The stand-off had been condemned by MSF and Amnesty International.
Increasing numbers of migrants attempt English Channel crossing
Sky News: “More than 100 migrants have been rescued off the Kent coast this month alone.”
Frontex opens first risk analysis cell in Niger
Frontex press statement: Frontex “opened the first ‘Risk Analysis Cell’ in Niamey in cooperation with Nigerien authorities. The role of these cells, which are run by local analysts trained by Frontex, is to collect and analyse strategic data on cross-border crime in various African countries and support relevant authorities involved in border management….The Risk Analysis Cell in Niger is the first of eight such cells that was established in the framework of the Africa-Frontex Intelligence Community (AFIC). The remaining ones will be established in Ghana, Gambia, Senegal, Kenya, Nigeria, Guinea and Mali over the next twelve months….”
UNHCR Europe Monthly Report (October 2018) – 34% reduction in arrivals compared to last year
UNHCR: “Between 1 January and 31 October, 104,300 refugees and migrants arrived via the three Mediterranean routes to Europe compared to almost 157,700 arrivals in the same period in 2017. This marks a 34% reduction from the previous year’s arrival figures, showing a continued declining trend of the overall arrivals numbers to Europe. So far in 2018, October has seen the most arrivals in a single month with over 16,310 people reaching Europe. Figures from previous years show that arrivals in October tend to peak in comparison with other autumn months. Most confirmed arrivals so far this year have been to Spain, with some 55,340 arriving by land and sea compared to almost over 40,500 in Greece and some 21,960 in Italy. Primary nationalities amongst arrivals in 2018 so far were Syrians, Guineans, and Moroccans.
- CYPRUS: Some 460 people arrived to Cyprus by sea thus far in 2018. Syrians make up the majority of those arriving to Cyprus.
- GREECE: Nearly 41,300 refugees and migrants have arrived by land and sea in Greece with 67% arriving by sea so far in 2018. Arrivals by land and sea this year have increased by around 44% compared to those who arrived in the same period in 2017. … The three top countries of origin of arrivals by sea so far during 2018 were Syrians (27%), Afghans (25%) and Iraqis (19%).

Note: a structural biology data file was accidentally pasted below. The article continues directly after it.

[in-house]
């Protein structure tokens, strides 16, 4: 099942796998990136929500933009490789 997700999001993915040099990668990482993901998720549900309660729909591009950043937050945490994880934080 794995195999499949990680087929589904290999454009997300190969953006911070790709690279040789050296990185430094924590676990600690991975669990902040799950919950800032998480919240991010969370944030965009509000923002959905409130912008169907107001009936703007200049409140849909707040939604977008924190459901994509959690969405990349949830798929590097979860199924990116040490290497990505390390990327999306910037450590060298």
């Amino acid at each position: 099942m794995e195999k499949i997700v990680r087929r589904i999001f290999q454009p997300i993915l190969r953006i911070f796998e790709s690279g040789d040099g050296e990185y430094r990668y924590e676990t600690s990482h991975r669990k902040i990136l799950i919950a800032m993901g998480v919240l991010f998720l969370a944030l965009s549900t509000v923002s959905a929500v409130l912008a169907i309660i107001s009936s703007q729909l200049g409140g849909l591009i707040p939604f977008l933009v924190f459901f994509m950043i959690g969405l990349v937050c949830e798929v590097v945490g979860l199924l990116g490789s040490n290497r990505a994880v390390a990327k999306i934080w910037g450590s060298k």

- ITALY: Almost 21,960 refugees and migrants have arrived in Italy by sea in 2018 by the end of October. Continuing the downwards trend of arrivals compared to the same period in 2017 (over 111,390), just over 1,000 refugees and migrants reached Italian shores in October, an 83% decrease compared to the 5,980 arrivals in October last year. … Among the various nationalities arriving by sea in Italy in October the majority were from Tunisia (22%), followed by Eritrea (14%), and Sudan (7%). …
- SPAIN: A total of 53,100 refugees and migrants have reached Spain both by land and sea so far in 2018, representing an increase of 150% compared to the same period in 2017 (over 21,200). … The five most common nationalities of sea arrivals in Spain are Moroccans (21%), Guineans (21%), Malians (16%), Ivoirians (8%) and Algerians (7%).”
What happens to the bodies of those who die in the Mediterranean?
Al Jazeera, by Stefania D’Ignoti: “On All Soul’s Day, around three kilometres from the port in the Sicilian city of Catania, the pauper’s grave at the Monumental Cemetery is unusually well-tended, with fresh flowers and beads wrapped around cross-shaped headstones. Many belong to refugees and migrants who died at sea while trying to reach Europe. Sicilian cemeteries currently host the remains of more than 2,000 of them. … ‘An overall indifference has led to a higher non-identification rate of most bodies,’ says Giorgia Mirto, a Sicilian anthropologist and founder of Mediterranean Missing, a database project collecting names of the identified dead refugees and migrants. ‘They just become statistics instead of humans.’ … ‘Here, migrants become part of the community. I noticed average citizens bringing flowers and praying over their graves,’ she says. ‘[It is] part of a Catholic mindset that instils the idea of taking care of the dead, in place of those who can’t afford or aren’t able to pay a visit.’…”
Concerns over Eritrea’s role in efforts by Africa and EU to manage refugees
Report from The Conversation via ReliefWeb: “Early in 2019 the Eritrean government will take over the chair of the key Africa and European Union (EU) forum dealing with African migration, known as the Khartoum Process. The Khartoum Process was established in the Sudanese capital in 2014. It’s had little public profile, yet it’s the most important means Europe has of attempting to halt the flow of refugees and migrants from Africa. The official title says it all: The EU-Horn of Africa Migration Route Initiative. Its main role is spelled out as being: primarily focused on preventing and fighting migrant smuggling and trafficking in human beings. … The African countries chose Eritrea to lead this critical relationship. But it’s been heavily criticised because it places refugees and asylum seekers in the hands of a regime that is notorious for its human rights abuses. Worse still, there is evidence that Eritrean officials are directly implicated in human trafficking the Khartoum Process is meant to end. That the European Union allowed this to happen puts in question its repeated assurances that human rights are at the heart of its foreign policies….”